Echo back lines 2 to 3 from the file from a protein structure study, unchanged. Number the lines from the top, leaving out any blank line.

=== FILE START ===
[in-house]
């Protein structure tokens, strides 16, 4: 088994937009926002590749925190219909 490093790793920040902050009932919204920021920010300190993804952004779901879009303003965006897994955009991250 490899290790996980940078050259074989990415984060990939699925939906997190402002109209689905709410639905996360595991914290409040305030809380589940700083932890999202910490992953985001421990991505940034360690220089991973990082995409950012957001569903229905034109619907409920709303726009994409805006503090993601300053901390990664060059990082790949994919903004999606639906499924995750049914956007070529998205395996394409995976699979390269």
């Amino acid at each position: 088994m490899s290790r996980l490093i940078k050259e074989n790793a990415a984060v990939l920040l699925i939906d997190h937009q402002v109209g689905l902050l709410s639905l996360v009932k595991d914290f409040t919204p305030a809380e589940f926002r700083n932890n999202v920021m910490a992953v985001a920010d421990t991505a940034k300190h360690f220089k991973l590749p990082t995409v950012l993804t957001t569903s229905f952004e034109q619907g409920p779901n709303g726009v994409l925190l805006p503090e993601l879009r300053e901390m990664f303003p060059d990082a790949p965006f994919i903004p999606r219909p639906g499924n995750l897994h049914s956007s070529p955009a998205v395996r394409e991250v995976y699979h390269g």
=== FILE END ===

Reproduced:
């Protein structure tokens, strides 16, 4: 088994937009926002590749925190219909 490093790793920040902050009932919204920021920010300190993804952004779901879009303003965006897994955009991250 490899290790996980940078050259074989990415984060990939699925939906997190402002109209689905709410639905996360595991914290409040305030809380589940700083932890999202910490992953985001421990991505940034360690220089991973990082995409950012957001569903229905034109619907409920709303726009994409805006503090993601300053901390990664060059990082790949994919903004999606639906499924995750049914956007070529998205395996394409995976699979390269």
């Amino acid at each position: 088994m490899s290790r996980l490093i940078k050259e074989n790793a990415a984060v990939l920040l699925i939906d997190h937009q402002v109209g689905l902050l709410s639905l996360v009932k595991d914290f409040t919204p305030a809380e589940f926002r700083n932890n999202v920021m910490a992953v985001a920010d421990t991505a940034k300190h360690f220089k991973l590749p990082t995409v950012l993804t957001t569903s229905f952004e034109q619907g409920p779901n709303g726009v994409l925190l805006p503090e993601l879009r300053e901390m990664f303003p060059d990082a790949p965006f994919i903004p999606r219909p639906g499924n995750l897994h049914s956007s070529p955009a998205v395996r394409e991250v995976y699979h390269g």